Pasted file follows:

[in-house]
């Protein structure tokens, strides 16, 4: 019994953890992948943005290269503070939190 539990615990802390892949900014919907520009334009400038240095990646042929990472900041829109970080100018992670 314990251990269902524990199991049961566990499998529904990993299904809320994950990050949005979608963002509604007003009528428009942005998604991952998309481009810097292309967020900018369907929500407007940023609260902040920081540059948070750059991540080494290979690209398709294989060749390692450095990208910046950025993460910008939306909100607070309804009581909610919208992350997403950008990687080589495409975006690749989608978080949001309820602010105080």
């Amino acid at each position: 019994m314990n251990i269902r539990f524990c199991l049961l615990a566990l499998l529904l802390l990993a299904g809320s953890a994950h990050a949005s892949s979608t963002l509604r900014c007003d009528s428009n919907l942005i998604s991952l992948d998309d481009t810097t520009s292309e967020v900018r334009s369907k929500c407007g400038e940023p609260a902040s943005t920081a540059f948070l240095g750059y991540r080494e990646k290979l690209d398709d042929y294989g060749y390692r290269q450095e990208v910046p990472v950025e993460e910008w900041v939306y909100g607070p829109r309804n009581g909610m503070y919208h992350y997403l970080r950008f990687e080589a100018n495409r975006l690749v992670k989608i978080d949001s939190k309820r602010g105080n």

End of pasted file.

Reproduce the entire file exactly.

[in-house]
């Protein structure tokens, strides 16, 4: 019994953890992948943005290269503070939190 539990615990802390892949900014919907520009334009400038240095990646042929990472900041829109970080100018992670 314990251990269902524990199991049961566990499998529904990993299904809320994950990050949005979608963002509604007003009528428009942005998604991952998309481009810097292309967020900018369907929500407007940023609260902040920081540059948070750059991540080494290979690209398709294989060749390692450095990208910046950025993460910008939306909100607070309804009581909610919208992350997403950008990687080589495409975006690749989608978080949001309820602010105080």
């Amino acid at each position: 019994m314990n251990i269902r539990f524990c199991l049961l615990a566990l499998l529904l802390l990993a299904g809320s953890a994950h990050a949005s892949s979608t963002l509604r900014c007003d009528s428009n919907l942005i998604s991952l992948d998309d481009t810097t520009s292309e967020v900018r334009s369907k929500c407007g400038e940023p609260a902040s943005t920081a540059f948070l240095g750059y991540r080494e990646k290979l690209d398709d042929y294989g060749y390692r290269q450095e990208v910046p990472v950025e993460e910008w900041v939306y909100g607070p829109r309804n009581g909610m503070y919208h992350y997403l970080r950008f990687e080589a100018n495409r975006l690749v992670k989608i978080d949001s939190k309820r602010g105080n």